In an exclusive conversation with our veteran reporter Keith Ponting (30), the head of Poppleton City's for-profit College of Hedge Fund Studies, Mike Sartorious, has spoken frankly about the growth of private, profit-making colleges of higher education in the UK. Here is a full transcript of that groundbreaking interview.
Ponting: Might I begin with the Harkin report into for-profit higher education in the US which, after a two-year investigation, found, according to the influential newspaper USA Today, that for-profit colleges were a "racket" and that their business models were "too often based on picking taxpayers' pockets"?
Sartorious: A "racket"?
Ponting: That's right. The report also showed that in 2009-10, the US private sector received £20.3 billion from the federal government in student aid funds, and that dropout rates from for-profit colleges were as high as 54 per cent.
Sartorious: 54 per cent?
Ponting: That's right. The report also showed that for-profit higher education colleges spent 22.7 per cent of all their revenue on marketing, took 19.4 per cent in pre-tax profit and spent just 17.2 per cent on teaching.
Sartorious: 17.2 per cent?
Ponting: That's right. The report also noted the high dividends received by for-profit directors, dividends not unlike the £1 million received by the chief executive of The London School of Commerce and his wife in 2010.
Sartorious: And his wife?
Ponting: That's right. And while there is an accrediting body like the Quality Assurance Agency in the US, recognised by the US Secretary of Education, there are some for-profit UK providers who, while in receipt of student loans, are not required to be members of the QAA. We also learn that the government's plan for regulating the expanding private sector is still to be formulated.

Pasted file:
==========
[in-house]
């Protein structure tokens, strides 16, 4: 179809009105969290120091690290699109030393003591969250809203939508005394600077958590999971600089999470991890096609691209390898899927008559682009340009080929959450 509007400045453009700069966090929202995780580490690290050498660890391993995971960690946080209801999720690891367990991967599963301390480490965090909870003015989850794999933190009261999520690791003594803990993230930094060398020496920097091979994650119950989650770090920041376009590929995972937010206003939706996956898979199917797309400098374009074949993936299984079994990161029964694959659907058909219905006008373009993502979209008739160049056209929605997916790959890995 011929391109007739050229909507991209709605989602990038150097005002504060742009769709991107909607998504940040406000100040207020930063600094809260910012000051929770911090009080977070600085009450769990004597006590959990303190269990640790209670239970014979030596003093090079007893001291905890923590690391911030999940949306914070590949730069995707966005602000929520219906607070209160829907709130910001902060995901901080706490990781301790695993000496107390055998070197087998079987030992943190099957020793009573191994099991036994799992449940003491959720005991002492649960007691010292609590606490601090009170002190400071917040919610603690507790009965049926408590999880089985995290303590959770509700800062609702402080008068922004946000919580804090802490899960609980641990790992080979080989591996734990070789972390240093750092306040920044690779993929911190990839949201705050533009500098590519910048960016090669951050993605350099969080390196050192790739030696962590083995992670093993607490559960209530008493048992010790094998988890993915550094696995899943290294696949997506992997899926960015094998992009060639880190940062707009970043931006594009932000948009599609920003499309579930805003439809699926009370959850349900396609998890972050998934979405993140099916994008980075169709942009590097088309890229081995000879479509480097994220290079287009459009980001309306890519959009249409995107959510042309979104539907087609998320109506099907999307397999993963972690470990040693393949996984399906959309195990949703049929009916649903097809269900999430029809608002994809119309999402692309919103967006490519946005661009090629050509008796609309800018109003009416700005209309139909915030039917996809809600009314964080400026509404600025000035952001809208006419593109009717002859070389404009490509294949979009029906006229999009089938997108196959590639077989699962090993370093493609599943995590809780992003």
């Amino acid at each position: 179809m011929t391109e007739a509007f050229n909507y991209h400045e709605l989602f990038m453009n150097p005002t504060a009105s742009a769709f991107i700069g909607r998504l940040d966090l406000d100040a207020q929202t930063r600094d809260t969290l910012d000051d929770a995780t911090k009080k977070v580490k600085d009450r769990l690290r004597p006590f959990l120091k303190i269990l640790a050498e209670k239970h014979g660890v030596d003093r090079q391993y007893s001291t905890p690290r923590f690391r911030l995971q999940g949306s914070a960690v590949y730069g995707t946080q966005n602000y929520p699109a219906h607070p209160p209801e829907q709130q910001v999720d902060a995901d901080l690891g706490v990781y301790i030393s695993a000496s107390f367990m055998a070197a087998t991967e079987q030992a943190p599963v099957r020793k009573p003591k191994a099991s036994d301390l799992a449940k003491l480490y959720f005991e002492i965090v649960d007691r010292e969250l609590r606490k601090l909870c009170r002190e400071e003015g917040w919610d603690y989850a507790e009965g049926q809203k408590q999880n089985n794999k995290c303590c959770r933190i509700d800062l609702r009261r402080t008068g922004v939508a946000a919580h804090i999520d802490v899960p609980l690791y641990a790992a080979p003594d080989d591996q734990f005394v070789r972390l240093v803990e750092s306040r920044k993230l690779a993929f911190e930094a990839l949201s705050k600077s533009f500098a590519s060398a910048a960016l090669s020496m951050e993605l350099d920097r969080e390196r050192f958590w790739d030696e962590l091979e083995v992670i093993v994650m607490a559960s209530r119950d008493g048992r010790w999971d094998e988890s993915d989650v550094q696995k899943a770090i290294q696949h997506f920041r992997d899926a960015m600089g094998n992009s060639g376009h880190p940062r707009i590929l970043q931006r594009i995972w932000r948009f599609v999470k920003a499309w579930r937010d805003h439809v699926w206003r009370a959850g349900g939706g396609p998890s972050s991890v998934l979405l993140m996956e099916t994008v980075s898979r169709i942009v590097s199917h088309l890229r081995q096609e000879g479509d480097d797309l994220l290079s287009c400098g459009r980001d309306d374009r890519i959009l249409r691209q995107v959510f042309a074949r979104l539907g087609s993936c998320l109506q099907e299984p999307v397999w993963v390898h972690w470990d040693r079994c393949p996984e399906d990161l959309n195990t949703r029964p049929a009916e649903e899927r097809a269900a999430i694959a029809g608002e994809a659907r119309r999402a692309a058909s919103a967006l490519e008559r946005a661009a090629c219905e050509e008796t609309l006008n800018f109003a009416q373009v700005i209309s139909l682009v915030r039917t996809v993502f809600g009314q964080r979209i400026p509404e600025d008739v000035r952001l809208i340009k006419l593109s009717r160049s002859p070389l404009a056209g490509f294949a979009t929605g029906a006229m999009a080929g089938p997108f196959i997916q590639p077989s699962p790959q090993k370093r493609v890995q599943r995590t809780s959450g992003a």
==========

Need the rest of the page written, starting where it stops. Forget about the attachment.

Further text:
Sartorious: Still to be formulated?
Ponting: That's right. And the US also insists upon a for-profit college acquiring re-accreditation when it is taken over by another body, whereas here in the UK, there was no such requirement when BPP was sold to Apollo, the owners of for-profit University of Phoenix, or when the College of Law was recently sold to a private equity company.
Sartorious: No such requirements?
Ponting: That's right. In view of all this, would you agree that the Harkin report raises some interesting issues for private higher education in this country?
Sartorious: Look, what all this shows is that there comes a point where we've simply got to stop thinking for ourselves and place our trust in the minister for universities. That clever Mr Willetts would hardly have spent so many hours taking lunch and dinner with well-heeled private providers like myself, and indeed my good wife, unless he had complete faith in our thorough commitment to the traditional values of higher education. We must keep things in perspective. As Paul Kirkham, the managing director of the London-based for-profit Institute of Contemporary Music Performance, recently said so eloquently, a great deal of all this high-minded concern about private companies making lots and lots of money out of higher education is because this new provision is a "threat to the establishment". I hope that now clarifies the situation.
Ponting: You could hardly have been more edifying.
Thought for the week
Jennifer Doubleday, Head of Personal Development, has been severely mauled by a "rogue" dolphin but has emailed to say that she hopes to be "back in harness" next week.